Dinner time doesn't have to be a battle

Food refusal can be a way for a child to demonstrate their independence and gain some control over their parents. If WWIII tends to break out at your dinner table remain calm and in control by following a few tips or strategies...

1. DON’T WORRY AND GO WITH THE FLOW

If your child insists on peanut butter every night, allow them to have it as well as what you have prepared for the rest of the family. They will soon tire of the peanut butter and make other choices, particularly when they’re consistently offered additional options.

Don’t become the short order cook and make several separate meals for each family member. Your child may need to trial a food ten or more times before they accept and enjoy it.

Don’t stress if they take a bite and remove it, because you can always offer the food at a later time when they will be most hungry. Strong flavoured foods such a broccoli, may taste bitter to your kids, so don’t be too concerned if they don’t like it. Their taste buds will continue to develop like ours did - we all have stories of foods we disliked as children and now enjoy.

Let them be involved in meal preparation, as children are more likely to try something they have made. A bonus is that you’re also teaching them a lifelong healthy habit.

It’s important to allow some mess at meal times. Children may spill things when learning to feed themselves, and they also learn through touch and smell because they’re the two primary senses used when eating.

2. BE A GOOD ROLE MODEL

Children will imitate us and other adults around them. Aim to set good examples with eating healthy options and being physically active. The benefit is that when you set good examples you’ll be looking after your health as well!

Try not to discuss dieting or weight concerns in the presence of your child.

Keep meal time as family time. Thanks to our busy lifestyles we often forget the simple things and meal times are a great way to bring the family together and discuss each other’s day and events. If dinner is late due to your work schedule, it may be best to feed young children early and let them join you at the table for a snack.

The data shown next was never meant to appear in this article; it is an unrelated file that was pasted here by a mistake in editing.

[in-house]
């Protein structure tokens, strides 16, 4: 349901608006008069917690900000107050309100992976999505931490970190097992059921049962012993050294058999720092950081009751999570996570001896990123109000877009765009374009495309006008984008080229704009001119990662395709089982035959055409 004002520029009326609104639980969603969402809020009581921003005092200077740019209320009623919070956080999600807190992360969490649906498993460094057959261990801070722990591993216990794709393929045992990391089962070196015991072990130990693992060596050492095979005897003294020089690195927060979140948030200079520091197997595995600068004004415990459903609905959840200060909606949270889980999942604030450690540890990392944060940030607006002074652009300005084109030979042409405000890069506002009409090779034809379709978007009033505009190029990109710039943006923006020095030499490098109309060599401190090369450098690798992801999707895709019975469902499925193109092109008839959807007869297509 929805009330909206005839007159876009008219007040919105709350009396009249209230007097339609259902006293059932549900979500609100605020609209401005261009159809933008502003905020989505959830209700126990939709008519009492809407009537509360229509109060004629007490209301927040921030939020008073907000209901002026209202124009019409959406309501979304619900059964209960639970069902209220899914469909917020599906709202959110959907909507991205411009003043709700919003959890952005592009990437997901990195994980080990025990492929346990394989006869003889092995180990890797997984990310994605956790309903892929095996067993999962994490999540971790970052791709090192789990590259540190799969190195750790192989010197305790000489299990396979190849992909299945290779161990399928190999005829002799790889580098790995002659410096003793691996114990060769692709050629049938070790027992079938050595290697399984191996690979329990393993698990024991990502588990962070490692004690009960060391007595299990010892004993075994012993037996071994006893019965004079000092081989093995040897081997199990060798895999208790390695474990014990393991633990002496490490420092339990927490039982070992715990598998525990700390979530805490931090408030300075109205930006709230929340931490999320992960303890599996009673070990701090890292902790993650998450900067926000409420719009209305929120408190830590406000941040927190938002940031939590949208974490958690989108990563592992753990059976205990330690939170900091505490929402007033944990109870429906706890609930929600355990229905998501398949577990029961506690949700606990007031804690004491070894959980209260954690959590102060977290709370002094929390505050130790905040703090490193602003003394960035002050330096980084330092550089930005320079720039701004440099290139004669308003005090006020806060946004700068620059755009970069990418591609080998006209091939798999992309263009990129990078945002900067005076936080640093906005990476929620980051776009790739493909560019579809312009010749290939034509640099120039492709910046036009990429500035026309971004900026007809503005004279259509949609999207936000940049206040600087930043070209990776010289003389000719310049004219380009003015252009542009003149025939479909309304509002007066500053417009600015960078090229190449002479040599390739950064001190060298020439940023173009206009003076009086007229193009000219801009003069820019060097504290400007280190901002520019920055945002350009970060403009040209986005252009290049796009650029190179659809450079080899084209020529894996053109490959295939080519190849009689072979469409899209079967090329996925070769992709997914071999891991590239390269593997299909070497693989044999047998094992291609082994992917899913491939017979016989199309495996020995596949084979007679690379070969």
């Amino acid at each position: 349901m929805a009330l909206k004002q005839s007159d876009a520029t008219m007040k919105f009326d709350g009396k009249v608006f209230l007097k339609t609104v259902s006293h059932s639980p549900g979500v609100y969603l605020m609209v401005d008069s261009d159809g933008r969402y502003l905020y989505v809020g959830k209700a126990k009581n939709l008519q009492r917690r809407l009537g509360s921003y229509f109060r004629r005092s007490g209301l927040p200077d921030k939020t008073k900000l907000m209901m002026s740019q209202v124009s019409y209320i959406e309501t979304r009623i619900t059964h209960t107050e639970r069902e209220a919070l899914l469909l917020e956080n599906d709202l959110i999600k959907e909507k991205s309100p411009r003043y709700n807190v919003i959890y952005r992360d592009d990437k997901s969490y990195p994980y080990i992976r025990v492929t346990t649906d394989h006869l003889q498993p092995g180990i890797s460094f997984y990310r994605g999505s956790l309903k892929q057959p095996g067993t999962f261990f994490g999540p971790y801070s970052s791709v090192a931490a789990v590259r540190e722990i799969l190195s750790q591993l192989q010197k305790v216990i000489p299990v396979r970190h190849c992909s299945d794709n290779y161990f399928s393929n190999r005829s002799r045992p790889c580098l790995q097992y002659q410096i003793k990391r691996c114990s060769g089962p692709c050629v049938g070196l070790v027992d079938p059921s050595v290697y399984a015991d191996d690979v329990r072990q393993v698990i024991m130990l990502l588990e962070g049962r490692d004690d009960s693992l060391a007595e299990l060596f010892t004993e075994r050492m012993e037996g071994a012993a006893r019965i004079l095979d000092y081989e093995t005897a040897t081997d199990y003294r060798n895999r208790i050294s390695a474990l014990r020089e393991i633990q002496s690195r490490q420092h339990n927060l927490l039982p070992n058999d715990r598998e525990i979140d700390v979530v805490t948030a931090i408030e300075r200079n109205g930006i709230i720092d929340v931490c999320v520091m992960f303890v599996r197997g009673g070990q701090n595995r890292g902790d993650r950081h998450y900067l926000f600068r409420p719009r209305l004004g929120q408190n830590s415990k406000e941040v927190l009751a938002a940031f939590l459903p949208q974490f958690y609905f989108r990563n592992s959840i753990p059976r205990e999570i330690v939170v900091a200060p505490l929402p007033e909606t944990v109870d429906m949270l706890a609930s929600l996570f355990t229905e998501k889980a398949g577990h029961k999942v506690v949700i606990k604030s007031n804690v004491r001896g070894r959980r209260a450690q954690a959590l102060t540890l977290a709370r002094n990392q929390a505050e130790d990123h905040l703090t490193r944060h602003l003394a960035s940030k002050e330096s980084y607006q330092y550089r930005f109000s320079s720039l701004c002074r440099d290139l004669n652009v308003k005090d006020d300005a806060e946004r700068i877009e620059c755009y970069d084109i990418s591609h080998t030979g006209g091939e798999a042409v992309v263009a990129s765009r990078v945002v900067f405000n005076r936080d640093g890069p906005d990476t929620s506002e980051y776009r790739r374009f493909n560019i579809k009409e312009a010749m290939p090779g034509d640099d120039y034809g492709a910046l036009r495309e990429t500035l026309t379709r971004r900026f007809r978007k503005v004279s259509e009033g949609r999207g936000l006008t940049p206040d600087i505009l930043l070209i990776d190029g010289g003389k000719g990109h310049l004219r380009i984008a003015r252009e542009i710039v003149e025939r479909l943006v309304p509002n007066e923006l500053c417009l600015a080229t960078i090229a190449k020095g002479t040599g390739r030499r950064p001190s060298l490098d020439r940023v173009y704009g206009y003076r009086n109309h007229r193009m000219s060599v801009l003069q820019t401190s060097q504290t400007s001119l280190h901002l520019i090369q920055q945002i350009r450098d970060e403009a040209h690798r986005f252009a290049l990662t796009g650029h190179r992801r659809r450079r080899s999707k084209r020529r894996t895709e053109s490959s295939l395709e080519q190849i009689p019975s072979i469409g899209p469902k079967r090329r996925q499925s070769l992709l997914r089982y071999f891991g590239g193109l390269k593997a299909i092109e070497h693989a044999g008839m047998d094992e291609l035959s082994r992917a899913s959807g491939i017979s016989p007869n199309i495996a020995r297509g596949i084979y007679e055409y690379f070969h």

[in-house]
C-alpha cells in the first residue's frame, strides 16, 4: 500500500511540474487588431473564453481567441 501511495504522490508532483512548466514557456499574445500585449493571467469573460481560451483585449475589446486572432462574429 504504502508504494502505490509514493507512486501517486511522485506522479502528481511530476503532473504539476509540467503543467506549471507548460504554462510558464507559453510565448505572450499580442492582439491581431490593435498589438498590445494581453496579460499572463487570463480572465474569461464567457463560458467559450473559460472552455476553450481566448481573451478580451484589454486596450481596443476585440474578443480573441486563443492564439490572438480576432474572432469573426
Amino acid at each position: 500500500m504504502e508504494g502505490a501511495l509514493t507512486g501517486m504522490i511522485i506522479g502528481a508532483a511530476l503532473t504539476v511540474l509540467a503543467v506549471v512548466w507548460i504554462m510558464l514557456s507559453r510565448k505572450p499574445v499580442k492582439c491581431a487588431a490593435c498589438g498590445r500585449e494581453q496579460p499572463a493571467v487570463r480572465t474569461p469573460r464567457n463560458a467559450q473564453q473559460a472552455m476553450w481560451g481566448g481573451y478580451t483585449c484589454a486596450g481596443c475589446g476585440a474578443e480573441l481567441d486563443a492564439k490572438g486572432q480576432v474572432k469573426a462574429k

Always aim to have time out from electronics (TV, tablets and phones) as they are distractions that can hinder family interaction.

3. LET YOUR CHILDREN THRIVE ON ROUTINE

Establish a good routine and keep meal times regular and familiar to encourage a healthy pattern for your child’s eating habits. In the lead-up to a meal or snack, promote quiet activities as tiredness and over excitement can decrease appetite and lead to misbehaviour.

Prior to sitting down to eat, it’s also a time to prompt hand washing and other good hygiene practices. As a rough rule set aside 20-30 minutes for meal times and 10-20 minutes for snacks.

If the food is not eaten, allow your child to leave the table and try leftovers at a later time. Your kids will feel more secure when they know what to expect and a routine will help with this.

4. FOOD FOR HUNGER AND NOURISHMENT VS REWARD

Try to avoid bribing your child with food. Bribing with foods or treats teaches children that certain foods are more enjoyable and desirable than others. Phrases like “eat your peas or you will not get ice cream” tend to backfire over time. Children may consume a food to get the reward, but may end up disliking the food intensely.

Instead you can try praise, sticker charts and trips to the park or other rewards that will interest them first.

5. DON’T FILL UP BEFORE THE MAIN MEAL

Always be mindful of liquid or fluid consumption near main meal times. Filling up a small stomach on water, milk, cordial or juice prior to a meal will suppress your child’s appetite.

EMILY’S BEST ADVICE:

“Remember there’s almost always a substitute. If they hate vegetables, offer plenty of fruit. If they won’t drink milk, try yoghurt or cheese. If they dislike chewing meat, try mince dishes, chicken, fish or baked beans. Lastly, visit an Accredited Practising Dietitian. We’re full of ideas and will tailor an approach and strategy to best suit you, the family and your fussy eater.”